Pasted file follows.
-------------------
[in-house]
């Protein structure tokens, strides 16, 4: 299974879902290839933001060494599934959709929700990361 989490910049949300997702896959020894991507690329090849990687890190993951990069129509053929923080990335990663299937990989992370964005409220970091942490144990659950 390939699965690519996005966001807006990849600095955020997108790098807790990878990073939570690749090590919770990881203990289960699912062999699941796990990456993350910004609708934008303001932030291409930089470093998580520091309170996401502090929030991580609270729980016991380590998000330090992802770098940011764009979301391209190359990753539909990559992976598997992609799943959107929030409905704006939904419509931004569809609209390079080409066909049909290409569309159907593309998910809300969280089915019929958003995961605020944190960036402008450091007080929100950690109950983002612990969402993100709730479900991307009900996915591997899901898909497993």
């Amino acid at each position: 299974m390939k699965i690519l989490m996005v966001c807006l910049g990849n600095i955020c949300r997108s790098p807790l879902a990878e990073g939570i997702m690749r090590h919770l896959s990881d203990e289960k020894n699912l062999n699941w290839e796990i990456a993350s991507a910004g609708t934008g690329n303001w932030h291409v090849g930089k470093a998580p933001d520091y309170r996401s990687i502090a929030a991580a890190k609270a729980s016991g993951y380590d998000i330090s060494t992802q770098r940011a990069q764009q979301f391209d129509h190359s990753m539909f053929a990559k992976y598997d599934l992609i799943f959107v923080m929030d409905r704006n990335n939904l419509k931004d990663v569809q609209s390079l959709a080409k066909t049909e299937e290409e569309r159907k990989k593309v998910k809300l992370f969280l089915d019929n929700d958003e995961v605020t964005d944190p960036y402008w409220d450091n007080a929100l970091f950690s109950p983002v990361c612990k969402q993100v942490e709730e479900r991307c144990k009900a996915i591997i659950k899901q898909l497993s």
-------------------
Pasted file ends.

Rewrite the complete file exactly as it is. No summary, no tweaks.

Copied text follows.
[in-house]
């Protein structure tokens, strides 16, 4: 299974879902290839933001060494599934959709929700990361 989490910049949300997702896959020894991507690329090849990687890190993951990069129509053929923080990335990663299937990989992370964005409220970091942490144990659950 390939699965690519996005966001807006990849600095955020997108790098807790990878990073939570690749090590919770990881203990289960699912062999699941796990990456993350910004609708934008303001932030291409930089470093998580520091309170996401502090929030991580609270729980016991380590998000330090992802770098940011764009979301391209190359990753539909990559992976598997992609799943959107929030409905704006939904419509931004569809609209390079080409066909049909290409569309159907593309998910809300969280089915019929958003995961605020944190960036402008450091007080929100950690109950983002612990969402993100709730479900991307009900996915591997899901898909497993």
């Amino acid at each position: 299974m390939k699965i690519l989490m996005v966001c807006l910049g990849n600095i955020c949300r997108s790098p807790l879902a990878e990073g939570i997702m690749r090590h919770l896959s990881d203990e289960k020894n699912l062999n699941w290839e796990i990456a993350s991507a910004g609708t934008g690329n303001w932030h291409v090849g930089k470093a998580p933001d520091y309170r996401s990687i502090a929030a991580a890190k609270a729980s016991g993951y380590d998000i330090s060494t992802q770098r940011a990069q764009q979301f391209d129509h190359s990753m539909f053929a990559k992976y598997d599934l992609i799943f959107v923080m929030d409905r704006n990335n939904l419509k931004d990663v569809q609209s390079l959709a080409k066909t049909e299937e290409e569309r159907k990989k593309v998910k809300l992370f969280l089915d019929n929700d958003e995961v605020t964005d944190p960036y402008w409220d450091n007080a929100l970091f950690s109950p983002v990361c612990k969402q993100v942490e709730e479900r991307c144990k009900a996915i591997i659950k899901q898909l497993s």